Swedish Limpa Rye Bread

Guest Post by Roger

Both my mother and father were born in Sweden; my mother in Stockholm, and my father in the province of Dalarna, where the Swedish wooden horses with their distinctive red clay color are made.  The Dala horse is considered the unofficial symbol of Sweden by Swedish Americans.

Dalarna is rich with traditions and Swedish pastries and foods.  One of my favorites is limpa rye bread, made with anise, caraway, and molasses to give it its distinctive flavor.  There are variations of limpa rye using more or less of each ingredient, orange rind, etc.  My mother, Alice Molin Holmstrom, made the simplest of these recipes.  We had limpa rye exclusively at Christmas time—a very strong and fond memory of my childhood.  The tradition waned when I went off to college.  Once I married and had a family of my own, I decided to continue this Swedish tradition and now have it as an integral part of our family Christmases.

To me, the texture of the bread is as important as the flavor.  I prefer my limpa rye bread to be dense and add more flour than most recipes require, feeding it in by hand at the end to get the bread dough to be firmer.  On Christmas Eve, I serve the bread just out of the oven when the butter will melt from the heat of the freshly baked bread.  Since my family loves to toast this bread (after Christmas Eve), I make the bread in a loaf pan rather than shaping it into a round loaf.  I always double the recipe and divide the total into thirds so that the double recipe makes three loaves.

Christmas morning wouldn’t be the same in our house without a slice of limpa, toasted and slathered with butter and apricot jam and a cup of coffee.  Whatever family traditions make your holiday special, we wish you the very best of the season.  Enjoy…..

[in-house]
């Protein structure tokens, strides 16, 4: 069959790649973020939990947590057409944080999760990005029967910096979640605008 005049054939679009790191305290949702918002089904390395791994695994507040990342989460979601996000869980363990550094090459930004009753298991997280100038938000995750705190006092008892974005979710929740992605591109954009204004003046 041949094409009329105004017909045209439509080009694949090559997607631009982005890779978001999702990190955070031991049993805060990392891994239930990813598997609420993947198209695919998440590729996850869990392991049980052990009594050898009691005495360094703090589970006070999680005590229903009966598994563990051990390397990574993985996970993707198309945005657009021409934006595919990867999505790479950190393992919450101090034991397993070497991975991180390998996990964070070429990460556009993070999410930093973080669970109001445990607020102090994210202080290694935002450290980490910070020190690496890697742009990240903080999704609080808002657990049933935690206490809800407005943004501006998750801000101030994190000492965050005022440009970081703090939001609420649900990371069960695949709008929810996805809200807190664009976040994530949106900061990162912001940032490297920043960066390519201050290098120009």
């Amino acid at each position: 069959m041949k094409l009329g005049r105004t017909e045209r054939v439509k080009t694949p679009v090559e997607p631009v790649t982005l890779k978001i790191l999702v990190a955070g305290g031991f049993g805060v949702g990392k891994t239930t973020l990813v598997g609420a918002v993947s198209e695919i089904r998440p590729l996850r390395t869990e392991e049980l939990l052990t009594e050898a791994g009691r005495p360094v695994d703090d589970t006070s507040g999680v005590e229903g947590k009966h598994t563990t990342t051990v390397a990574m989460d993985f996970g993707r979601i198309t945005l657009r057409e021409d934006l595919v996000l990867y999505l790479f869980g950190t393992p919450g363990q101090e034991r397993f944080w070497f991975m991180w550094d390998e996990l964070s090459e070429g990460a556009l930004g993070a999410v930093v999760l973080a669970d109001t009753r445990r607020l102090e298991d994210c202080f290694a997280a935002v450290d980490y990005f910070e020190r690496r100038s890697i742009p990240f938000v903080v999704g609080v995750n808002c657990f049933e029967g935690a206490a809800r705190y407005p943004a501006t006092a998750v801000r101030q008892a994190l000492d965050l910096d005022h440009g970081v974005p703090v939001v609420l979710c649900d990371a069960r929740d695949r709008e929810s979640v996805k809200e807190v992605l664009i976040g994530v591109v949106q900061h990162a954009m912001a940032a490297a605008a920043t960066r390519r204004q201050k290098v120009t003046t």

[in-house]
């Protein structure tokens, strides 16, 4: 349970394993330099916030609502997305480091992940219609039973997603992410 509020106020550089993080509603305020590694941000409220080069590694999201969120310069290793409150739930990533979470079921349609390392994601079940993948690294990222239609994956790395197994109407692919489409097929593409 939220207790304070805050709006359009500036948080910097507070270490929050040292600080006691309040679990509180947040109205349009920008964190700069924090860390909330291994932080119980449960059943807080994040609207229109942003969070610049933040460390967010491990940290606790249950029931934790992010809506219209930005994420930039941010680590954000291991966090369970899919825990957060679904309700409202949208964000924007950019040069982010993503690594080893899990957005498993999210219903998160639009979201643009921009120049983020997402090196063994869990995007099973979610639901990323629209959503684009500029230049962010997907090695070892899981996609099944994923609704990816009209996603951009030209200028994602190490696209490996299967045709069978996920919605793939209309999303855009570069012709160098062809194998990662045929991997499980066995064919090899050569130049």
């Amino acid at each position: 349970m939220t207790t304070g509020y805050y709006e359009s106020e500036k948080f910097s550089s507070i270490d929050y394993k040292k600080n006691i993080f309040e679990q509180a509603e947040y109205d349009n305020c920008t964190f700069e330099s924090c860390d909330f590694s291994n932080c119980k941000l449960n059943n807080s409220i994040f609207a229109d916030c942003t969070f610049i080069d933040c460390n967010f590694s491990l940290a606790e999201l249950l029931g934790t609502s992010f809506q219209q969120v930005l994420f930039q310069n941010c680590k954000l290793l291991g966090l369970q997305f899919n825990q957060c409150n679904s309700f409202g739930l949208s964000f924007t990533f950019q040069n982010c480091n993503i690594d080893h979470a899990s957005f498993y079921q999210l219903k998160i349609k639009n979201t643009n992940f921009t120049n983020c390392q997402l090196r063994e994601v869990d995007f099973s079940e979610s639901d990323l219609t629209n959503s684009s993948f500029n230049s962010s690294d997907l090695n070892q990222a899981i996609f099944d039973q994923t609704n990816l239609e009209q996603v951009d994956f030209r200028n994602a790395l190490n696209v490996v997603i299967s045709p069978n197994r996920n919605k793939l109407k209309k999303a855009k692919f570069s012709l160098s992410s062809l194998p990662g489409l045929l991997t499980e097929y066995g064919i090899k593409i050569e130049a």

Swedish Limpa Rye Bread

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Ingredients (for one 9 x 5 loaf)

  • 2 cups water
  • 1/2 cup packed dark brown sugar
  • 1/3 cup molasses
  • 3 tsp. caraway seeds
  • 1 1/2 tsp. anise seeds
  • 1 tbl. butter or Crisco solid shortening
  • 2 1/4 tsp. yeast (or 1 packet)
  • 1 tsp. salt
  • 3 cups all-purpose flour plus 2 1/2 to 3 cups rye flour


Place water, sugar, molasses, caraway and anise seeds, and butter (or Crisco) in medium pan and boil for three minutes.

Remove from heat and cool to 105-110o F.  After cooling, pour mixture into large mixing bowl; add yeast and let activate for 10 minutes.

Mix in 2 cups of all-purpose flour and 1 cup of rye flour using dough hook of a stand mixer.

Cover with damp towel and let rise for approx. 1 1/2 hours.

Mix in remaining 1 cup of all-purpose flour, 1 cup of rye flour, and the salt.  At this point, I mix in by hand up to one additional cup of rye flour to make a very firm dough.  Cover with towel and let rise for additional two hours.  Test by poking dough with finger; if indentation remains, dough is ready.

Firm dough from single recipe after second rising.

Knead and shape into one loaf and place in a 9 x 5 loaf pan which has been greased or sprayed with Pam.  Cover with towel and let rise for approx. 30 minutes.  Bake at 350o for approx. 50 to 60 minutes or until bread sounds hollow when tapped.

Roger’s Notes

I always double this recipe to make a total of three smaller loaves which I bake in three 8½ x 4½ loaf pans.  The doubled mixture is too much for one bowl; so, from the start, I make the two bread doughs using separate pans for the liquid and separate bowls for mixing the dough.  It is only after the second rising that I cut off a third of the dough from each of the two dough balls and form a third dough ball.  Each dough ball is 2/3 the amount of the single recipe above.  I place each of the dough balls in the prepared smaller loaf pans for the third rising.  I then bake according to directions.

Baked loaves cooling on a rack

Source:   Adapted by Roger from his mom’s recipe

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